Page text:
page. you can see it on the screen hyped me. it's a list of legitimate organizations contributing to the relief efforts and accepting donations toward that. you can be sure your money is going toward a worthy cause. >> exactly how do people find that? >> if you go on to our home page, right under the big picture, you'll see in red, it says, how to help. if you just click on that link, it will take you right to this page. that supplies direct links to those charities. >> i know a lot of people want to help. we've gotten a lot of e-mails about that. >> thank you. >> one of the most famous sons is wyclef jean. he's been leading the charge to help. he's a former member of the few gees and unofficial ambassador to haiti. he's been tweeting since the earthquake broke mostly to rally fellators donate to charity. he says, quote, you can also donate on-line at www.yale.org. he says 100% of the funds will go to earthquake relief fund.
saturday so far reported $250,000 raised in the first 12 hours alone. the web site for yale actually crashed for a bit from all the traffic and it's been one of the top trending topics on twitter today. wyclef jean arrived in haiti this afternoon. she was buried under the rubble in haiti for ten hours. tonight how an american woman managed to make it out alive and the role her husband played. that's coming up as fox reports tonight.
harrowing story from the aftermath of the quake in haiti. an american woman trapped for ten hours. in the rubble of a missionary building near haiti's capitol, port-au-prince. the family says she was able to get to a cell phone and somehow call her husband, frank, who was also in haiti, but some eight hours drive away. he made it, went all night long and got to her. >> by the time frank got there, which probably was close to 3:00 o'clock in the morning,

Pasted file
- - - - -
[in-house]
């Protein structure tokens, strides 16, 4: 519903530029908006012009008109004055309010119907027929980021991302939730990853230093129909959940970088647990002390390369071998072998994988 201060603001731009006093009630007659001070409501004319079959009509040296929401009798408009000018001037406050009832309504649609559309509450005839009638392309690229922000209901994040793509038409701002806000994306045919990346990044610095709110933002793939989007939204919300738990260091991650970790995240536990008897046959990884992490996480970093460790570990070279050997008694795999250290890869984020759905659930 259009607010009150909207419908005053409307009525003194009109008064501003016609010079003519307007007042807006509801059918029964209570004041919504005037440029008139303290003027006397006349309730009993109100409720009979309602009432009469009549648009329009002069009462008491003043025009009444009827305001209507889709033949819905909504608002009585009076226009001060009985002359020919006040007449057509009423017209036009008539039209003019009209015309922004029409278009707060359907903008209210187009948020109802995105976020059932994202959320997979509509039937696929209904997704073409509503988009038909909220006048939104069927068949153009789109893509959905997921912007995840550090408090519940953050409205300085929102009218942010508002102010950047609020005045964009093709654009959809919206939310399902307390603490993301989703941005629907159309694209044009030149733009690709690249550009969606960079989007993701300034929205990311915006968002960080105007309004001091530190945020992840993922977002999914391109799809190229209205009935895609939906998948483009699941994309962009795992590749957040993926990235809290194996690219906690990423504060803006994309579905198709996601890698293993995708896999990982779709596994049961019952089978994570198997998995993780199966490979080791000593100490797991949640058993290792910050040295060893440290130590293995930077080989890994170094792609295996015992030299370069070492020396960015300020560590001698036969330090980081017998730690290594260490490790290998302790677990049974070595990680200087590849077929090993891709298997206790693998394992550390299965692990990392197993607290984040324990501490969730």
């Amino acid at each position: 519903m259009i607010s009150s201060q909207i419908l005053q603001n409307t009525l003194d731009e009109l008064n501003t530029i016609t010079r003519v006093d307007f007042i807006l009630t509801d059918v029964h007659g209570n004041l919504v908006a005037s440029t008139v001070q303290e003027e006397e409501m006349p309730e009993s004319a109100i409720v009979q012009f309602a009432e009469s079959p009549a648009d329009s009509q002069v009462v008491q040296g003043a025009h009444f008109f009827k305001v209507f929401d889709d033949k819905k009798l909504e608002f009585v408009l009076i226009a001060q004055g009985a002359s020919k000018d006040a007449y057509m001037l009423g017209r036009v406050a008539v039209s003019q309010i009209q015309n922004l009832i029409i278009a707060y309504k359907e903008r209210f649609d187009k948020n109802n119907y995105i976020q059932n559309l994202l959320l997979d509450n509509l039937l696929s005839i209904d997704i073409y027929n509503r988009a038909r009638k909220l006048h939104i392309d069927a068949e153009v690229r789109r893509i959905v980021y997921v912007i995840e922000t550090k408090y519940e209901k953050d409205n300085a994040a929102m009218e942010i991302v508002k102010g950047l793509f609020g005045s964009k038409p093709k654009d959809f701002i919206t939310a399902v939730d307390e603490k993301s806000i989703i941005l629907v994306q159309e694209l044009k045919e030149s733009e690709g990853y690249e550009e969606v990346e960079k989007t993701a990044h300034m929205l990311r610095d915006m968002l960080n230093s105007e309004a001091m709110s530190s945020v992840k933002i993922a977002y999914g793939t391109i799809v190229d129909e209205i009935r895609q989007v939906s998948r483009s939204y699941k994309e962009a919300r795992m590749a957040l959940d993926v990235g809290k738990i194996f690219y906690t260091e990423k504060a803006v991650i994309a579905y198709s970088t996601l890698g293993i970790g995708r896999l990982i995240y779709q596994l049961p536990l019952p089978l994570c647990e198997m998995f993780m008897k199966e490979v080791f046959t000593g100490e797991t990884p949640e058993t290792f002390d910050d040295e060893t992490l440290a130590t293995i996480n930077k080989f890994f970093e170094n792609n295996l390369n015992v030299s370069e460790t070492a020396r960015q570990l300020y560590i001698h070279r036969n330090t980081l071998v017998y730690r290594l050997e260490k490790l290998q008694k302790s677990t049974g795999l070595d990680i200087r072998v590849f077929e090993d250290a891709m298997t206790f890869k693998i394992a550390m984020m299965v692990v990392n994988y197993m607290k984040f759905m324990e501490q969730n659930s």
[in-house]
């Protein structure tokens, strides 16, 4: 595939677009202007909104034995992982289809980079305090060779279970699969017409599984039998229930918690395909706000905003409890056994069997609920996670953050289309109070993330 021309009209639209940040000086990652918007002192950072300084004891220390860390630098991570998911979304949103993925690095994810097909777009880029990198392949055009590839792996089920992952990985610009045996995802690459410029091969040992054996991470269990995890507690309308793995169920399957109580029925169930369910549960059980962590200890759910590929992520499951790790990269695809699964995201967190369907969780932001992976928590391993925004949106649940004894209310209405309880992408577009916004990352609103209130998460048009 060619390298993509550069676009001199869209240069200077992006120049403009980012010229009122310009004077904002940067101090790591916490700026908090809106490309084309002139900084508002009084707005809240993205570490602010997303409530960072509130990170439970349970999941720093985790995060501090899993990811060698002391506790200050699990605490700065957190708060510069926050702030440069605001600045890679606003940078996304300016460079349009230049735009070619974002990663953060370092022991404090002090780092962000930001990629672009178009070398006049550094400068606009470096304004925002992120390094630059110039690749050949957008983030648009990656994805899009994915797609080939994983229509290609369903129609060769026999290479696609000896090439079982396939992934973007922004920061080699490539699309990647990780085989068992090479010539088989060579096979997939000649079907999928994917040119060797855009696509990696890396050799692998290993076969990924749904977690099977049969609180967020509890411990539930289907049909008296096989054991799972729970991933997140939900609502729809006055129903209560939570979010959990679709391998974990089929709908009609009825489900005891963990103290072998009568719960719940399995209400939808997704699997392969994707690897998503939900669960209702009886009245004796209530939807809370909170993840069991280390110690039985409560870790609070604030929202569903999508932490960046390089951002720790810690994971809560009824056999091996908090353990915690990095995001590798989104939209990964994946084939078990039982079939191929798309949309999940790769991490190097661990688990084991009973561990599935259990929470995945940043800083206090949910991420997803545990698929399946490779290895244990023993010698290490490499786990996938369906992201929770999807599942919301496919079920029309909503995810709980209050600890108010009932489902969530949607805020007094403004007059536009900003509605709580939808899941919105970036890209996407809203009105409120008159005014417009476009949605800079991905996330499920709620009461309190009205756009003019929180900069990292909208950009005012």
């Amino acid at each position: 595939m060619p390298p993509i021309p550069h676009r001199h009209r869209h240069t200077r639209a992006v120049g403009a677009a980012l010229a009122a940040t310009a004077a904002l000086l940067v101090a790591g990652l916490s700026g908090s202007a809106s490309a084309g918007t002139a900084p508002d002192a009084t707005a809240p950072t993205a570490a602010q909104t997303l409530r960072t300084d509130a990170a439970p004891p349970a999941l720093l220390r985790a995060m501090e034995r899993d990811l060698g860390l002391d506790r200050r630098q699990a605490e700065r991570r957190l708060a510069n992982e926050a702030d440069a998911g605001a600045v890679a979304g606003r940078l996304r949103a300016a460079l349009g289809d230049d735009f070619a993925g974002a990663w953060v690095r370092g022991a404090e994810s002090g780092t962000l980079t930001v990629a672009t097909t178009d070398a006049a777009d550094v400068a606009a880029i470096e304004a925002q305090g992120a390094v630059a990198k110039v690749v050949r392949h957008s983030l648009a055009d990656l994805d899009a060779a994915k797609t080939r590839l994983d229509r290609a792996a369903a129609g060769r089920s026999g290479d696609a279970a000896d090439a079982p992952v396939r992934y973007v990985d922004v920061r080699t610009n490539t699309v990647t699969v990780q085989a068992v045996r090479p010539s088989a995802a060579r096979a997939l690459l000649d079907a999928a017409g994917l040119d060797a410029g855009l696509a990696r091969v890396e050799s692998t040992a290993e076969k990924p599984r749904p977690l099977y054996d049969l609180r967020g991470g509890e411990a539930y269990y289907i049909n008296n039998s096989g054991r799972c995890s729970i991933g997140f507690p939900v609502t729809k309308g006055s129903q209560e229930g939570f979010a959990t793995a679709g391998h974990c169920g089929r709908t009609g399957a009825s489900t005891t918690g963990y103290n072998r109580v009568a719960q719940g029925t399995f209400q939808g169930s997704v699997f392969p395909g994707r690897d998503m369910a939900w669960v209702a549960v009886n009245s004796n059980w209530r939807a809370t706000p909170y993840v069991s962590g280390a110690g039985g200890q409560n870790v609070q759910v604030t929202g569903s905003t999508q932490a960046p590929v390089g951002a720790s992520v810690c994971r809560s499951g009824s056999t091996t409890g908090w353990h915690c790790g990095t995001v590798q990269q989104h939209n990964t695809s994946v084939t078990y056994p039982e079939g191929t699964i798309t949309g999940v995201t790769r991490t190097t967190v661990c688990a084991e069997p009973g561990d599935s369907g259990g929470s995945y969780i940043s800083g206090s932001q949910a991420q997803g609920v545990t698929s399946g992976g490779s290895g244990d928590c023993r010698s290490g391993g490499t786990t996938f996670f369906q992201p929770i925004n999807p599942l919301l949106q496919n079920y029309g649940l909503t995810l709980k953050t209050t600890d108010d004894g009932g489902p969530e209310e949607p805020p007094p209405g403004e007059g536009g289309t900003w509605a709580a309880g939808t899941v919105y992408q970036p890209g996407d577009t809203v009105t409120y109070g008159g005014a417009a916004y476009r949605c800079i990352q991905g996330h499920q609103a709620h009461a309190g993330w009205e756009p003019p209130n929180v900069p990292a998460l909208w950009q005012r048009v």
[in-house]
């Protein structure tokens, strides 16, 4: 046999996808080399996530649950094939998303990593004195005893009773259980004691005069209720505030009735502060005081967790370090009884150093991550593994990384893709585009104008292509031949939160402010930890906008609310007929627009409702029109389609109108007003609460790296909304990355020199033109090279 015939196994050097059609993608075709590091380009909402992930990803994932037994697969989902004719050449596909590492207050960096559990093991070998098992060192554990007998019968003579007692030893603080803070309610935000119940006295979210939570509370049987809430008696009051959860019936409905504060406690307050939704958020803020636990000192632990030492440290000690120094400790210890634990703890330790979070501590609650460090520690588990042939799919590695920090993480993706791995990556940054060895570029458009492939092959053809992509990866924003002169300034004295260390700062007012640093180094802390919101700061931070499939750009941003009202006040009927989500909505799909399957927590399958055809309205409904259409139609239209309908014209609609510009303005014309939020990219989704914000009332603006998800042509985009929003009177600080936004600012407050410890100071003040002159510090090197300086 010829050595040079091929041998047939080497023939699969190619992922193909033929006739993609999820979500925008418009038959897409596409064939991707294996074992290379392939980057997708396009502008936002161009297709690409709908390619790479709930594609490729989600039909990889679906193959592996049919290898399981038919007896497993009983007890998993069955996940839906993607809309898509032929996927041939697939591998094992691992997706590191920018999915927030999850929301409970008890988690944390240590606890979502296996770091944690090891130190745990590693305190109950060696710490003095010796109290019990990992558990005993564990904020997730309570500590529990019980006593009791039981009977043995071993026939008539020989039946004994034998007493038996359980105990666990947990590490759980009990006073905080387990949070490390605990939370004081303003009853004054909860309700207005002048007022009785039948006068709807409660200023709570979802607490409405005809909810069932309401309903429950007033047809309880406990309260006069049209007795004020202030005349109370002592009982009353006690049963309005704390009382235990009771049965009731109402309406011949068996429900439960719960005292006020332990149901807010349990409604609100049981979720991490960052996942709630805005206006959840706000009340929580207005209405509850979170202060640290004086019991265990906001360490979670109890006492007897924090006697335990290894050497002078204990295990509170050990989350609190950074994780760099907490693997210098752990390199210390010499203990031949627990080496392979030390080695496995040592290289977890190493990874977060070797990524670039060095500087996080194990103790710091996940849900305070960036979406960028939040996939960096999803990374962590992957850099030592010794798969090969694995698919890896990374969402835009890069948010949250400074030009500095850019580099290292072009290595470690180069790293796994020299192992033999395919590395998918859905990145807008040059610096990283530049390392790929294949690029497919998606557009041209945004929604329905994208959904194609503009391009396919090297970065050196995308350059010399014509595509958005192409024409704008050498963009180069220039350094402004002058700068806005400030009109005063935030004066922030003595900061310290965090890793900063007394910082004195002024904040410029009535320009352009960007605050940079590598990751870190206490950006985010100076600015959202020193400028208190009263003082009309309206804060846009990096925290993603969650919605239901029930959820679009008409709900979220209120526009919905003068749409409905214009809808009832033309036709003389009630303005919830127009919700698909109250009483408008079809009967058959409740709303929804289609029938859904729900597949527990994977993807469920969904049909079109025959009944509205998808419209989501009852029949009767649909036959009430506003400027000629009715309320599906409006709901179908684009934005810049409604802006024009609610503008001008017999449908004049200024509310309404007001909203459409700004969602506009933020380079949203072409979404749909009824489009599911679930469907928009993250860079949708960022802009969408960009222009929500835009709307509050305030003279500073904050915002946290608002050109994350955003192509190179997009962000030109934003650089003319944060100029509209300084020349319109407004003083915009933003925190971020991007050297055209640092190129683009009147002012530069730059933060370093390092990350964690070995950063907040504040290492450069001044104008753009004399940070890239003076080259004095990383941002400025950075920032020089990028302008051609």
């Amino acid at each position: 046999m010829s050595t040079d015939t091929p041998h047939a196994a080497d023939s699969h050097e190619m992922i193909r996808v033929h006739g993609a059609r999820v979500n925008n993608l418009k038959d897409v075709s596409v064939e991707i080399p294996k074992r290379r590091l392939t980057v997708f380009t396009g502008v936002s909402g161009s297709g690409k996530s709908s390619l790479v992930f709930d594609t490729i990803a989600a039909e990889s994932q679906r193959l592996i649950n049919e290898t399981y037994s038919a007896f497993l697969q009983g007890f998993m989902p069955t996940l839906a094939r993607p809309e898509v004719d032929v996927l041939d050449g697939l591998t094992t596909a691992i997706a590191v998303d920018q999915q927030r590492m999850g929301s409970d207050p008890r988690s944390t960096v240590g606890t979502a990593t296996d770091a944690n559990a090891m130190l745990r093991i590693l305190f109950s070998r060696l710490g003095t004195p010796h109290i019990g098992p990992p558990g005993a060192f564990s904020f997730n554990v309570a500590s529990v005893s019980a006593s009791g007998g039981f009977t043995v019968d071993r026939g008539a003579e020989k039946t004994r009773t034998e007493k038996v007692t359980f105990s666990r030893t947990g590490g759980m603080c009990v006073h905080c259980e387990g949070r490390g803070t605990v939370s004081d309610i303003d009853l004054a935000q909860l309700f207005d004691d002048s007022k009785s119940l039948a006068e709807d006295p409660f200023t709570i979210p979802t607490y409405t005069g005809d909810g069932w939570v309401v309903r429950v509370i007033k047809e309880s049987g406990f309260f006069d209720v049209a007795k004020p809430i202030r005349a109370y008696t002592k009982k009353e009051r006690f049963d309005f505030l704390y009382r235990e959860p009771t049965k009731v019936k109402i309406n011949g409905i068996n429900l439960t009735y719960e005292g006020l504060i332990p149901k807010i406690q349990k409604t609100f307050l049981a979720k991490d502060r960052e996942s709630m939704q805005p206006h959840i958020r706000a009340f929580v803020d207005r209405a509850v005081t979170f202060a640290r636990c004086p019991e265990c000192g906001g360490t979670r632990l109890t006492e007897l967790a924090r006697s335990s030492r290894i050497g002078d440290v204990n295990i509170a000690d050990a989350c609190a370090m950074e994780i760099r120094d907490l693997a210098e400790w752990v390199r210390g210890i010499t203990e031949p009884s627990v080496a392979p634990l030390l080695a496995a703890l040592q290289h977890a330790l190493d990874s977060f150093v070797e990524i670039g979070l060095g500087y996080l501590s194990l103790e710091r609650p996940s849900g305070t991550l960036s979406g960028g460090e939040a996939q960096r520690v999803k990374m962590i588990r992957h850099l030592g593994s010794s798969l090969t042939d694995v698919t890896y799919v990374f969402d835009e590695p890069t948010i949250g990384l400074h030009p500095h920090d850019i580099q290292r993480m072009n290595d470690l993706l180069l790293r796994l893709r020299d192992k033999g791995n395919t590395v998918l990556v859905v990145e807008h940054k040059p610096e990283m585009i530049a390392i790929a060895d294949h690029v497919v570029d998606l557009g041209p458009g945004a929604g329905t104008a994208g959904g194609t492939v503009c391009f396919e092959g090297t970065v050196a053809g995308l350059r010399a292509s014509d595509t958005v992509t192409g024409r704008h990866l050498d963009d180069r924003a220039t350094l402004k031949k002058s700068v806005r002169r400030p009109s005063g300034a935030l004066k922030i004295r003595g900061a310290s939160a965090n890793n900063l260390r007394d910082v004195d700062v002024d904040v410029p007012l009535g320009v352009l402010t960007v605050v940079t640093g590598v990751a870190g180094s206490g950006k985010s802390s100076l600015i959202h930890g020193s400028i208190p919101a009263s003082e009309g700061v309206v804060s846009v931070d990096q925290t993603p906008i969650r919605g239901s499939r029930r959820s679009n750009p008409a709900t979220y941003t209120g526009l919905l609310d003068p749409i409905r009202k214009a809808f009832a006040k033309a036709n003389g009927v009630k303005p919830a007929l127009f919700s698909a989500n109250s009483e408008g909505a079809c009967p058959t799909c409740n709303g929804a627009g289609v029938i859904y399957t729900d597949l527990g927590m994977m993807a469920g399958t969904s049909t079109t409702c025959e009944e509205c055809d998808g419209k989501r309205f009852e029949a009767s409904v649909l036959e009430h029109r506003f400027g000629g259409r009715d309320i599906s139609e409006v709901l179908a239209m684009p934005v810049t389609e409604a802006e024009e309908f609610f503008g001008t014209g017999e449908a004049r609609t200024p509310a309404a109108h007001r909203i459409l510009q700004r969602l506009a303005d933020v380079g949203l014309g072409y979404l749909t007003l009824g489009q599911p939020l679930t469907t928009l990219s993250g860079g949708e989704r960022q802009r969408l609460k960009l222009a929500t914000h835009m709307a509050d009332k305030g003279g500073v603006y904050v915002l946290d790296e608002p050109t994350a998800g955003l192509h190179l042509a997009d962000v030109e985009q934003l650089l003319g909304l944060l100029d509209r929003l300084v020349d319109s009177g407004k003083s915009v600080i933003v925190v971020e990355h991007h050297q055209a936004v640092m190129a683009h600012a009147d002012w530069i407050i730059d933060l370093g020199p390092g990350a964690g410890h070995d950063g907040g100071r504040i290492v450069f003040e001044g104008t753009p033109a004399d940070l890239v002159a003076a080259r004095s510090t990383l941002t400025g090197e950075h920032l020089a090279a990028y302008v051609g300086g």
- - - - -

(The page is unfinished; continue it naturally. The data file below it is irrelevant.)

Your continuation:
they had started to see a little bit of jill. they couldn't see her face. they could see one hand waving. they were able to talk. and with a little more digging, frank actually literally lifted her out of the wreckage. >> that story of survival comes amid an overwhelming amount of death and destruction, something this woman's family wants to make sure is not forgotten. rick leventhal with us, how is she doing? >> remarkably well considering the circumstances. she described herself as shredded. her husband says she has major bruises and leg injuries, but can walk with acessance and the family thrilled she survived being pinned for ten hours under piles of bricks and wood and doors and other pieces of the building where she was volunteering and living in the hills of port-au-prince. her parents, as you saw, spoke in connecticut earlier today. >> we don't have to focus on us anymore 'cause we know they're okay. it would really be good if people could look at what's going on down there and the other stories and hundreds and